On Saturday morning I woke up quite early and decided to spend some time in the sunshine. I made myself a cup of tea and took it out with me in the bamboo cup I normally use for takeaway coffee. Similarly to the day prior, it felt like spring outside – by 10:30 am the sun had already warmed the air and the light breeze that accompanied the quiet morning was fresh, though not chilly.
I set off towards Admiralsbrücke, wanting to loop over the bridge before heading down the canal in the direction of Neukölln. As I strolled slowly, I realised how rarely I get to enjoy this beautiful part of the day – the air is warm yet crisp and the restfully vibrant sense of a new day envelops everything. Filled with breath, I reached the bridge to find a very old lady selling newspapers at its southern tip. Life in Bulgaria has taught me how commonplace it can be for such activity to arise of desperate necessity, and seeing poverty afflict the elderly, particularly elderly women, always spurs a pressing desire to help.
I picked out the latest Die Zeit, which the lady folded for me with utmost care as she wiggled and played with her dentures, revealing a completely bare upper gum. I was happy to relieve the look of despair on her face at the €50 note I initially produced by collecting the necessary €5.50 in coins. I passed the metal money to her as we both took care to not brush each other’s skin. I couldn’t help but smile at the gentle simplicity of this exchange. Not only could I not remember when, if ever, I last bought a newspaper, but the entire interaction on this famous Berlin bridge felt like a surreal glimpse into a time past slowly yet decisively resurrecting into the present. The quiet morning, the lack of people on the street and the unusual vendor all felt like they do not belong to the reality of a 21st century metropolis, and yet are making a stance for the transformed world that might emerge after the pandemic. As I walked away smiling, neatly-folded newspaper under one arm and a bamboo cup full of hot Sideritis tea in the other, I noticed another woman approach the elderly newspaper vendor for her very own read of choice.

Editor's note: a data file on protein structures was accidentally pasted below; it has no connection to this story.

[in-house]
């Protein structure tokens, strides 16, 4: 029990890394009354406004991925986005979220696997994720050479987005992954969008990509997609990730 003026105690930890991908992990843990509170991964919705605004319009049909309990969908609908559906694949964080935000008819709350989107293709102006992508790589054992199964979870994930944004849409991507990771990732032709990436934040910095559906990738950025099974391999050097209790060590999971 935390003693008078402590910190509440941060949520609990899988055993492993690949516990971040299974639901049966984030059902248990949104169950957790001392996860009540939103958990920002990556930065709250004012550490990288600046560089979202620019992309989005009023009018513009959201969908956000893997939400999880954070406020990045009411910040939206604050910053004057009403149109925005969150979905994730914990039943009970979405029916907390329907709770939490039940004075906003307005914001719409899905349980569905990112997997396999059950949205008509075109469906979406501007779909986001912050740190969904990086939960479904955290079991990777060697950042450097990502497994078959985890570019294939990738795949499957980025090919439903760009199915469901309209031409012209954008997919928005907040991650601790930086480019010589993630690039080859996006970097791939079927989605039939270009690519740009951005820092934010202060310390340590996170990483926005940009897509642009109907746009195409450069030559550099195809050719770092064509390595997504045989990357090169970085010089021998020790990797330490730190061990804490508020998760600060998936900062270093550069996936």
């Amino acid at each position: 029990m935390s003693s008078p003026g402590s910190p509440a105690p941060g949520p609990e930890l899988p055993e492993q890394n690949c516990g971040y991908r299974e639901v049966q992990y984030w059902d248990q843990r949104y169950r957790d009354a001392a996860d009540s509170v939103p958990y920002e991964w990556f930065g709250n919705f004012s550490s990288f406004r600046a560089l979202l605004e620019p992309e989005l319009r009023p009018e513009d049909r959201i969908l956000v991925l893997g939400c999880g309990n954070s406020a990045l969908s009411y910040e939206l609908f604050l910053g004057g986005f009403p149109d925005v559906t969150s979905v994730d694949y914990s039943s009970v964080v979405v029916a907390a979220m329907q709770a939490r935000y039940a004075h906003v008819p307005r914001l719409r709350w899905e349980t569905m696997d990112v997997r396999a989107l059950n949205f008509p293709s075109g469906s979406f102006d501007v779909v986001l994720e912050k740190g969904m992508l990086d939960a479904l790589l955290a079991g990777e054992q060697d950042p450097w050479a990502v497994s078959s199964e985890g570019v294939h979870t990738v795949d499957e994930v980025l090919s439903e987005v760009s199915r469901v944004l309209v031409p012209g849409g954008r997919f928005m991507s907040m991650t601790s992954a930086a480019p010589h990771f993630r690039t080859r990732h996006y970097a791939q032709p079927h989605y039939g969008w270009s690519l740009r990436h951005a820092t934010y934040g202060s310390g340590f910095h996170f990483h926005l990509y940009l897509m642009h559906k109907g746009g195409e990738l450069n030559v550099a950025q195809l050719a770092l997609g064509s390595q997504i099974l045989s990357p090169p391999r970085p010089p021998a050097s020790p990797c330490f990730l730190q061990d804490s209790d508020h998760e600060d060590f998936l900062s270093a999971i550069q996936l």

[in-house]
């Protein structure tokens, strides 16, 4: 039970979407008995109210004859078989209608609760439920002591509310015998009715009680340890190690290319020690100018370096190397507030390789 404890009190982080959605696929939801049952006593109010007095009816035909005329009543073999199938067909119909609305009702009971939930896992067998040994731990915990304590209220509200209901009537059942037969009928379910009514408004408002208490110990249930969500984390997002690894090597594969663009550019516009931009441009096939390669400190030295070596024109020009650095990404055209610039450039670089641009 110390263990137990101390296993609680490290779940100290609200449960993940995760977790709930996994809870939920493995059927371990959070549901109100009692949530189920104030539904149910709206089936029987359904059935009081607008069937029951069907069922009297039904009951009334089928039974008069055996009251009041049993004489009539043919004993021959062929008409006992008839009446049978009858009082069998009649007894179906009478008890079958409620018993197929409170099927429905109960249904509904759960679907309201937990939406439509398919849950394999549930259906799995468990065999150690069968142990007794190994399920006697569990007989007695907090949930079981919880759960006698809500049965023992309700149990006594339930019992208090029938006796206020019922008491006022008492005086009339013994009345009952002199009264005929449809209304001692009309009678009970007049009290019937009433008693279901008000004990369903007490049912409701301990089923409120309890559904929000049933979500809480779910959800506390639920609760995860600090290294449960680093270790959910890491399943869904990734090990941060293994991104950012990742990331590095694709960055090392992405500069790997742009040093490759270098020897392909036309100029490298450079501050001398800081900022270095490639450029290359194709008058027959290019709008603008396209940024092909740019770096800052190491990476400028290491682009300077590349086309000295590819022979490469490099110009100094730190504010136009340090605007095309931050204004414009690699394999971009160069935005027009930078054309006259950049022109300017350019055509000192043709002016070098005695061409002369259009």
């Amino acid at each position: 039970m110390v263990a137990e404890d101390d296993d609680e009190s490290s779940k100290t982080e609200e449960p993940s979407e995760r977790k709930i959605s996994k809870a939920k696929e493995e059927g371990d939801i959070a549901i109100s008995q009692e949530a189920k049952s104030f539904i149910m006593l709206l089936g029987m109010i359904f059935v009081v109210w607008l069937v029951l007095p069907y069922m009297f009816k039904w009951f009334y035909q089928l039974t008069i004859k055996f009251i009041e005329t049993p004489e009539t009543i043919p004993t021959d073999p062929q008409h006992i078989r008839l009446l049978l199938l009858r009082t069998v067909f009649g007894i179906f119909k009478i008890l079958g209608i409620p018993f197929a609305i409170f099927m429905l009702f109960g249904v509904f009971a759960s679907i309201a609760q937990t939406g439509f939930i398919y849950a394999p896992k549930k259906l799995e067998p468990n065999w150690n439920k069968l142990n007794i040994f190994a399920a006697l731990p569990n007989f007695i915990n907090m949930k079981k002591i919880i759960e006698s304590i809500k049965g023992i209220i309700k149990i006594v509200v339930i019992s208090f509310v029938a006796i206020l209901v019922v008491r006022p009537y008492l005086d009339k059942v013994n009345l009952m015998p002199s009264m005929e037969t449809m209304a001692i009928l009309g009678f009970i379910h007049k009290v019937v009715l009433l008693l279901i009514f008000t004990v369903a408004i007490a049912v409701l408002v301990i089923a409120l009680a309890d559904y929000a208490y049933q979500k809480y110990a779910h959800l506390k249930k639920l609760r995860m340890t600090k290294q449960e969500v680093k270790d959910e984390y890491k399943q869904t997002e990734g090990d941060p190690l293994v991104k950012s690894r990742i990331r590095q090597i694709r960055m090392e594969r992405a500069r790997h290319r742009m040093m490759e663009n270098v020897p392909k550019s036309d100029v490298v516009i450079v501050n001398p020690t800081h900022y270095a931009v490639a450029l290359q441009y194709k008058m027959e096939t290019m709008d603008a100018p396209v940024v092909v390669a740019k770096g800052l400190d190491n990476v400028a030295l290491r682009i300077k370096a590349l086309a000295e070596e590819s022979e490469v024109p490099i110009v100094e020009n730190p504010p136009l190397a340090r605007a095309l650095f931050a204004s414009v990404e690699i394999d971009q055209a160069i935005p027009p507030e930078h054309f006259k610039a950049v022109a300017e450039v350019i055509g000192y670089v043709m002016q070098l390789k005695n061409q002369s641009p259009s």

All of this filled me with joy. It felt like a sign pointing brightly to the immeasurable beauty of the simplicity that lies so close to each and every one of us. It felt like an affirmation to the idea that infinite detail lies in the most mundane and that we do not need to cross seas or own the world to find happiness in its appreciation. The beauty of a morning, whether in Berlin, Sofia or Mumbai, is gorgeous as it is. It is not its novelty that makes it so, neither the fact it is larger, faster or stronger in any one of these places. Rather, it is its natural state of morningness, in whichever form if may appear, that breathes life into the beholder. It took the slowness and sparseness imposed by a virus, alongside the grin of an elderly lady with no teeth receiving €5.50 from me, to make me feel, in my whole being, that all is complete without needing to strive for it to be so.